We have trapped ourselves in a self-created "big is bad" and "small is good" narrative that is the root cause of low employment growth.
This is from The Intersection column that appears every other Monday in Mint.
It is heartening to note that one of the first things Prime Minister Narendra Modi did after returning to power is to set up a new cabinet committee for promoting employment and skill development. It has been tasked with overseeing “skill development aimed at increasing the employability of the workforce for effectively meeting the emerging requirements of the rapidly growing economy and mapping the benefits of demographic dividend”.
This acknowledgement that India needs to create millions of jobs for its youthful population, and the fact that this is one of the government’s top policy priorities, should bring an end to the partisan polemical debate of the past few years on whether or not enough jobs were being created.
The government has published the latest Periodic Labour Force Survey (PLFS), whose findings and delay in releasing had added to the controversy over the scale of unemployment in India. Together these measures should, hopefully, steer the public discourse to an honest reckoning of the problem and meaningful ways to meet the challenge.
At first glance, the PLFS report confirms the leaked findings that India’s unemployment rate is the highest in three decades. Digging deeper, we find young people in urban areas and women in rural areas have particularly been affected, while fewer women across the board are participating in the workforce. However, as the social scientist Sonalde Desai pointed out in The Hindu last week, a dispassionate analysis of the data reveals that “the roots of India’s present day unemployment challenges lie in its very success”. She argues that India does have an unemployment problem, but it’s one that is caused by a more educated population seeking better jobs, and a more prosperous population that can afford to wait until the desired job comes along. This general conclusion masks local variations, but clearly points to the direction in which India is moving.
As The Intersection has argued in previous columns, building new cities is among the best ways to create millions of jobs every year across skill levels. From absorbing the surplus rural workforce into the construction sector to providing aspirational jobs in the services sector for the educated, new cities will be veritable dynamos powering employment growth. The new cabinet committee only needs to look at Modi’s 2014 manifesto to make the connection between building new cities and massive job growth. What about manufacturing though?
The conventional wisdom, in both the Bharatiya Janata Party and the Congress, is that micro, small and medium enterprises (MSMEs) are the main answer to the manufacturing challenge. For decades, India’s Union and state governments have worshipped at the altar of MSME-led manufacturing growth. Even among most politicians, bureaucrats and policy analysts for whom MSME is not an article of faith, there is either an aversion to large-scale manufacturing or a resignation that it’s just not possible in a country where land acquisition is a headache and labour laws are a chronic migraine. After the post-liberalization boom in the IT sector, it became fashionable to argue that the Indian economy will leapfrog industrialization and jump directly into services. The newest argument that is gaining traction is that even if we attract big manufacturing plants, advances in artificial intelligence and automation will massively reduce the number of people employed, so why bother.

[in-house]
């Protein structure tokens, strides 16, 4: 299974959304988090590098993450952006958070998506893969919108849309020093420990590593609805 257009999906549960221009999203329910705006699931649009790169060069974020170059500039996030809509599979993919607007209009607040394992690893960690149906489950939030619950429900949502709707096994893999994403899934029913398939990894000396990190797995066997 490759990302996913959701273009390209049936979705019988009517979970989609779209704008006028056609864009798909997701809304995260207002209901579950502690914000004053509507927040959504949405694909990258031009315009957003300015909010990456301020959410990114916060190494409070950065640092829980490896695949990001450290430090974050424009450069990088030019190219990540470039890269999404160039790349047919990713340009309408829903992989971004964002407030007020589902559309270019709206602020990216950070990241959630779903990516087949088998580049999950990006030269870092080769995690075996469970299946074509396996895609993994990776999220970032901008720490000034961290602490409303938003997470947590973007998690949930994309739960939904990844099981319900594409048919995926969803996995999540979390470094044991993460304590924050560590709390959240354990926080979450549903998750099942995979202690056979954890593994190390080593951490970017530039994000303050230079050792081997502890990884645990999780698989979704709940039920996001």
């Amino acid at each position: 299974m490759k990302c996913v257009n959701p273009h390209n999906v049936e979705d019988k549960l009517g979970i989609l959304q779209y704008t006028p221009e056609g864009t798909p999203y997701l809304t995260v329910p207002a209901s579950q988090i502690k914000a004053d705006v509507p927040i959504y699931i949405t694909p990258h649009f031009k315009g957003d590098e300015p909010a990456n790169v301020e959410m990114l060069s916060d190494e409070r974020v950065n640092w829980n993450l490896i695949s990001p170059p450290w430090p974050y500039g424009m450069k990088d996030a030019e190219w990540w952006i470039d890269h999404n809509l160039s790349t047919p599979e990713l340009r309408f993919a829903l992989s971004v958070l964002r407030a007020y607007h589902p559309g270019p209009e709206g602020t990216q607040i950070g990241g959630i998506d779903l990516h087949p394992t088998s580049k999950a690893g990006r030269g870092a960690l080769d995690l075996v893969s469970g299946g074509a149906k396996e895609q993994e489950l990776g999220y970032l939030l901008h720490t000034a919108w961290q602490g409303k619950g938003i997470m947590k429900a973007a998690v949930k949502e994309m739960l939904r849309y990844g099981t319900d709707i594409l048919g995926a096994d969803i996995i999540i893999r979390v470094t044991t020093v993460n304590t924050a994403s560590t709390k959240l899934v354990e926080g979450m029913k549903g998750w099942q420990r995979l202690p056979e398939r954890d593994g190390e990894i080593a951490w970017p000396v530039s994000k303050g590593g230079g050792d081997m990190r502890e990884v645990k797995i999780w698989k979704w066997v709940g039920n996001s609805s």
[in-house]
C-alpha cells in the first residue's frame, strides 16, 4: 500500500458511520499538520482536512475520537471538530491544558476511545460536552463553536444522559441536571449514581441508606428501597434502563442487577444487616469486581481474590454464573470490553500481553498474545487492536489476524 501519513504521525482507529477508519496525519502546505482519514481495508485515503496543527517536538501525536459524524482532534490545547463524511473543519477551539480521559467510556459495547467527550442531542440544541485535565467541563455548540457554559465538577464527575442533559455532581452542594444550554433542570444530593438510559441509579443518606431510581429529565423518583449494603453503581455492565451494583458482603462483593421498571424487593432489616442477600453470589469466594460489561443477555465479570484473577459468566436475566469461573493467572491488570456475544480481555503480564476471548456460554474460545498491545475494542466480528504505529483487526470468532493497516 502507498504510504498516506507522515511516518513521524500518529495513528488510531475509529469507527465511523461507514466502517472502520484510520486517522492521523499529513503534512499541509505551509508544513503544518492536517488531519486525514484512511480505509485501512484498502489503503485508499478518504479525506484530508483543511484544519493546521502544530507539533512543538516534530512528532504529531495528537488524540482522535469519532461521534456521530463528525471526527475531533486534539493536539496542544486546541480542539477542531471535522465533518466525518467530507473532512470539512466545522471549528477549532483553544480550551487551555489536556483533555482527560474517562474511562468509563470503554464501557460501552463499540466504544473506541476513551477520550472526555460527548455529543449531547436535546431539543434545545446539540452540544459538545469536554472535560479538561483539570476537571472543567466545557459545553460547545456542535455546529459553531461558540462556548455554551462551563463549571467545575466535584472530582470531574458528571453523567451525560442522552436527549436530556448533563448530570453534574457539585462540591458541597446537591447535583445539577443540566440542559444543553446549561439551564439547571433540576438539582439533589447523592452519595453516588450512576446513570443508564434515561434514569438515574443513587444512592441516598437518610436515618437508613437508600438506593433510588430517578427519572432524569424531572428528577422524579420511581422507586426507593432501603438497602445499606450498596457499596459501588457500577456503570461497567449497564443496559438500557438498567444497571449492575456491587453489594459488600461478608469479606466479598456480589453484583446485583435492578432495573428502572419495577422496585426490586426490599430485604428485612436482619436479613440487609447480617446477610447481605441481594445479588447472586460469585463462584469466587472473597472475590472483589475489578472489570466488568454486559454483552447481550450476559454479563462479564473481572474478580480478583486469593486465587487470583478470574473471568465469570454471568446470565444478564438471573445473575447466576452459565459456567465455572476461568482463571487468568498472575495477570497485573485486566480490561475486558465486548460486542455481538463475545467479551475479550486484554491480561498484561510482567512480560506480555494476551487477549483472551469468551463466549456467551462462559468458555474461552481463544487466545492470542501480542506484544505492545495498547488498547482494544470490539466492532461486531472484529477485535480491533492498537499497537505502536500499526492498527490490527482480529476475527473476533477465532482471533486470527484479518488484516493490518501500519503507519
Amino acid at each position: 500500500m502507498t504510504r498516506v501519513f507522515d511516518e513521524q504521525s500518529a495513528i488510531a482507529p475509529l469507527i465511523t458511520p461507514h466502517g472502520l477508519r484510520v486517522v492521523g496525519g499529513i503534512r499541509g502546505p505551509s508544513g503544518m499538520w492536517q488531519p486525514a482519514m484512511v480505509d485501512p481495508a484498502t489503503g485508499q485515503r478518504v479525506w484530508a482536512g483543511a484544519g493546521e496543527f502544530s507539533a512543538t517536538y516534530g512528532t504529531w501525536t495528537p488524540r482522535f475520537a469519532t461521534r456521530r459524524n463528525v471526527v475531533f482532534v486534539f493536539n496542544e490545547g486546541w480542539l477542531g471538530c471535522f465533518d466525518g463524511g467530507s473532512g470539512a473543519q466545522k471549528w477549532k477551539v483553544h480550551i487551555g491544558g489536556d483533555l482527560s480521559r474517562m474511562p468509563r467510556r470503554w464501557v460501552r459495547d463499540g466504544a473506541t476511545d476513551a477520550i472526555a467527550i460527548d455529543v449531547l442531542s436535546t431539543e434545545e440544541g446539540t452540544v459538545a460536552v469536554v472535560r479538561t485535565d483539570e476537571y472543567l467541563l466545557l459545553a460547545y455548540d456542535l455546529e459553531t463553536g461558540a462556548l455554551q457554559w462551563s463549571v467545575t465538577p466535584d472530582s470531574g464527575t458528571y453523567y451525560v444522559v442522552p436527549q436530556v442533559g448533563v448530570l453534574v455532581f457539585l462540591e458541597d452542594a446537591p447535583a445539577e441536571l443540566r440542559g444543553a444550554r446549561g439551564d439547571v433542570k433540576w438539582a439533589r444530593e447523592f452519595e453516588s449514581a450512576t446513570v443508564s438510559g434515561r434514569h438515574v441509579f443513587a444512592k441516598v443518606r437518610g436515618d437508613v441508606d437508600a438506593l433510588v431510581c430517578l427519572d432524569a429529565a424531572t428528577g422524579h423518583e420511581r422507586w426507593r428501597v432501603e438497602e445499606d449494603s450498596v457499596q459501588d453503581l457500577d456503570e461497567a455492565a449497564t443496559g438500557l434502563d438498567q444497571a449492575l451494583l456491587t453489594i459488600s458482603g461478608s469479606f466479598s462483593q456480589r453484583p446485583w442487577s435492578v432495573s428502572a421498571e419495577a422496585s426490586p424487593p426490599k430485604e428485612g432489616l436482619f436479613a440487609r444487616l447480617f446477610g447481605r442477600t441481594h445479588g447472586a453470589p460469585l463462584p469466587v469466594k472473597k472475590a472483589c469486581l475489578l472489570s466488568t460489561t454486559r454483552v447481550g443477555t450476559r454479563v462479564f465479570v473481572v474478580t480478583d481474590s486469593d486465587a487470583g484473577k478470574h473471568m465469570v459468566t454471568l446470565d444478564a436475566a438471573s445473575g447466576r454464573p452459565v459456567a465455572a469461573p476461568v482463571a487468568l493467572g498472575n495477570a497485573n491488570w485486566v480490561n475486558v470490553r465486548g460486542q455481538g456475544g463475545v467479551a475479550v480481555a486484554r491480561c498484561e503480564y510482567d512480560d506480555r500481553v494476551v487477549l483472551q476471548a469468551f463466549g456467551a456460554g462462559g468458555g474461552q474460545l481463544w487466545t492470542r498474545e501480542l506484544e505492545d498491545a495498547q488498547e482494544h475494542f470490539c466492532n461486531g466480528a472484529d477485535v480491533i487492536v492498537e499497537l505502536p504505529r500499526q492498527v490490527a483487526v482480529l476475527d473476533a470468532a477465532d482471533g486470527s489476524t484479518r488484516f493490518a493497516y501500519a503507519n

In other words, we have told ourselves that India cannot do big manufacturing. Therefore, our public policies do not even seriously try to attract investments in large scale manufacturing. Few states have coherent policies to allocate large plots of land for industrialization. Few states use the constitutional leeway they have to reform their labour laws to permit mass employment. For their part, Union governments have been uninterested in exploiting geopolitical and geoeconomic opportunities to attract big manufacturing investments to India. By 2011, it was clear that China’s productivity growth had raised real wages to levels where foreign manufacturers, even in the high technology sector, were looking for cheaper options elsewhere. More recently, amid growing trade tensions between the US and China, the world’s manufacturing industry has been looking for risk-mitigation strategies.
While some South East Asian economies can take up the slack, India is the only economy that has the potential to match China’s scale. If only we try.
If the Cabinet Committee on Employment and Skills Development wants to distinguish itself by doing something new, it should look again at the manufacturing defeatism that we have trapped ourselves in. Despite its name, the committee should avoid overly focussing on skills development. The Information Technology industry in India didn’t take off because the government ran successful IT skills development initiatives. The causality is the other way around. Indians acquired increasingly sophisticated IT skills on their own because they were in demand.
There are many more The Intersection columns here
The new Modi government should not allow itself to be persuaded that doing the same old things more efficiently will be sufficient to create 20 millions jobs per year—10 times the current run rate—on a sustained basis. Now that the BJP controls most state governments, it should be easier to achieve the cooperative federalism required to clear the decks for large scale manufacturing.
It would be a shame if we don’t try now.
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